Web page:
The Reserve Bank of Australia appears almost certain to cut interest rates by 25 basis points next Tuesday following another weak inflation result. The inflation figures, released earlier today, point towards ongoing weakness in domestic demand following the end of the mining investment boom.
The market reacted unusually to the news. The ASX200 was bid lower in initial reaction to the release but I expect that to be reversed as participants digest the information. This will support the ASX200 through to next Tuesday, while bond yields should ease further. For those who rely predominantly on savings it’s another blow as deposit rates tumble again.
The take home point for investors is that Australia’s "low interest rate, low return" environment is here to stay. The global search for yield continues which is forcing many investors to take on risks that they wouldn’t necessarily consider during a stronger economic environment. As Australia’s cash rate converges with overseas equivalents it will become more difficult for domestic investors to achieve the type of returns they have growth accustomed to.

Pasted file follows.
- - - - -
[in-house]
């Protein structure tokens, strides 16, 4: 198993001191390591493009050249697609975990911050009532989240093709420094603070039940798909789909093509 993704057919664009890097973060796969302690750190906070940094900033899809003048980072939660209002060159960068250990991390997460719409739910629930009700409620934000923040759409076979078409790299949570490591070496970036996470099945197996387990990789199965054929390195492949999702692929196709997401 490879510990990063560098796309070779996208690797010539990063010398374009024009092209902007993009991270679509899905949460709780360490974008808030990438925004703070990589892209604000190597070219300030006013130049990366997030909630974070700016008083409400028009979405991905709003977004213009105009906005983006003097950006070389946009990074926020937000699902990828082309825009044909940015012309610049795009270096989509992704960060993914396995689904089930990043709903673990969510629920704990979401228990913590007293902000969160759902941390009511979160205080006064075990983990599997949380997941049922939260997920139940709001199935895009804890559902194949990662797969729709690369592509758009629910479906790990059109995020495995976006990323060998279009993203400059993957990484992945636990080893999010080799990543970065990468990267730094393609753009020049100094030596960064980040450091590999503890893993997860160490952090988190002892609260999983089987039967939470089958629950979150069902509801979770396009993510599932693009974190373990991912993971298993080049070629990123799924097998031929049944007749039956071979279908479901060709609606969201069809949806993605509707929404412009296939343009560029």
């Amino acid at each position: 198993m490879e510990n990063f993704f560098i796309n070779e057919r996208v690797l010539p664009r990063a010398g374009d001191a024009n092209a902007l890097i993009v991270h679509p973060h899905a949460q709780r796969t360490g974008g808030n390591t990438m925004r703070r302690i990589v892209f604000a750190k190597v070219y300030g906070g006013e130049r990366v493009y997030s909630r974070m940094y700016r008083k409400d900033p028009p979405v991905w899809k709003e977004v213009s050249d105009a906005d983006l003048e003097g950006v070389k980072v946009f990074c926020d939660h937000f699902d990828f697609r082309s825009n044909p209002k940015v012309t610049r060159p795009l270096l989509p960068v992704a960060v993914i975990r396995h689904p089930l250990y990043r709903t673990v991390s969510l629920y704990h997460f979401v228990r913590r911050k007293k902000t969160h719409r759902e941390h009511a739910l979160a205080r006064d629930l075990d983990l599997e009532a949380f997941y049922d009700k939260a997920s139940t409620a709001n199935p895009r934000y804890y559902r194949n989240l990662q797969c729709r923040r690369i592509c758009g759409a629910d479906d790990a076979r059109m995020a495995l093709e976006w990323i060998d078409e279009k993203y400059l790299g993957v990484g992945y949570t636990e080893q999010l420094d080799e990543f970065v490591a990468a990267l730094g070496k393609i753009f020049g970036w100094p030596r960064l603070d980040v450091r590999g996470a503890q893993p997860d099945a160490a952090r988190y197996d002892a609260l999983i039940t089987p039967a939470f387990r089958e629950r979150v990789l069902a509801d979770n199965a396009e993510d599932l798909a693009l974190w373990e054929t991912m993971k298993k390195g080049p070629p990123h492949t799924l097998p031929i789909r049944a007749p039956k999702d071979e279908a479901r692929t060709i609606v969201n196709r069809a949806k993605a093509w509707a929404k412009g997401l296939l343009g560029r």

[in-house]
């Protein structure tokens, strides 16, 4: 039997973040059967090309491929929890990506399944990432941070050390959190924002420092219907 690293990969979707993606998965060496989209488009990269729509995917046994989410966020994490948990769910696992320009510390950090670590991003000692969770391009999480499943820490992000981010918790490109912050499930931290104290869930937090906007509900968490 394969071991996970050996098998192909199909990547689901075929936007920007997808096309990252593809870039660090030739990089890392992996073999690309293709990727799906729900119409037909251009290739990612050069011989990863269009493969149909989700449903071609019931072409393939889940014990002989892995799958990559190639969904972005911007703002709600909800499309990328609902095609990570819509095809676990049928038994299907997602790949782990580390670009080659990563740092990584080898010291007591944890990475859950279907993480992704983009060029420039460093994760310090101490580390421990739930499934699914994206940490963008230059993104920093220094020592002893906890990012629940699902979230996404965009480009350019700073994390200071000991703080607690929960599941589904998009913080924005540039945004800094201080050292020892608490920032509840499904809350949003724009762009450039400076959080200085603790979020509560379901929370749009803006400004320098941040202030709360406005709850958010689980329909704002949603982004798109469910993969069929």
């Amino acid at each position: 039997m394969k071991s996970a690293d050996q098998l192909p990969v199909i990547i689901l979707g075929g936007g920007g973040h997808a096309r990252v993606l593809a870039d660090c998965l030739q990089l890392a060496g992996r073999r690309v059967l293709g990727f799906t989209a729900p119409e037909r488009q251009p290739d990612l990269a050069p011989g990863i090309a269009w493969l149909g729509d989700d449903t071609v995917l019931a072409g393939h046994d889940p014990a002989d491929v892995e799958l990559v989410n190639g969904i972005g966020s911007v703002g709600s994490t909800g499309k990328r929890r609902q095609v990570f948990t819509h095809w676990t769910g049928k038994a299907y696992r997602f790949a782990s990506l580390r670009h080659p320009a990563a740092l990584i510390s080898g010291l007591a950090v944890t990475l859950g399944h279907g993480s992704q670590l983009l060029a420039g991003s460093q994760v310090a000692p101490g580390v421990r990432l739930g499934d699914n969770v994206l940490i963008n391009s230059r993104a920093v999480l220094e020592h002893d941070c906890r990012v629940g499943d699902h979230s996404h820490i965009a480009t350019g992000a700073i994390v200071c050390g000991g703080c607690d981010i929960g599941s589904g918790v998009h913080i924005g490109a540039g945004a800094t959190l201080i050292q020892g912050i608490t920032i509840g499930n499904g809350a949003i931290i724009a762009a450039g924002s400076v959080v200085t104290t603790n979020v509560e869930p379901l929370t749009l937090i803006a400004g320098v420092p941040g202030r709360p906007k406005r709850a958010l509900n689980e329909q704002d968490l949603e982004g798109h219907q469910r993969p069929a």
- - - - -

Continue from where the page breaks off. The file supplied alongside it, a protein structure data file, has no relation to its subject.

Headline inflation rose by 0.6 per cent in the June quarter, on a seasonally-adjusted basis, to be one per cent higher over the year. The result follows a March quarter where consumer prices fell for the first time in seven years. Inflationary pressures have now eased significantly since peaking at three per cent two years ago.
The measure that the RBA pays the most attention to is core inflation. This measure removes the impact of volatile items and provides a better guide of underlying inflation. By focusing on this measure the RBA avoids overreacting to a big change in, say, oil or fruit prices.
Core inflation rose by 0.5 per cent in the June quarter, following soft growth to begin the year, to be 1.5 per cent higher over the year. Core inflation now sits as its lowest level in 33 years, which is when the statistics were first recorded.
Why does the RBA target inflation?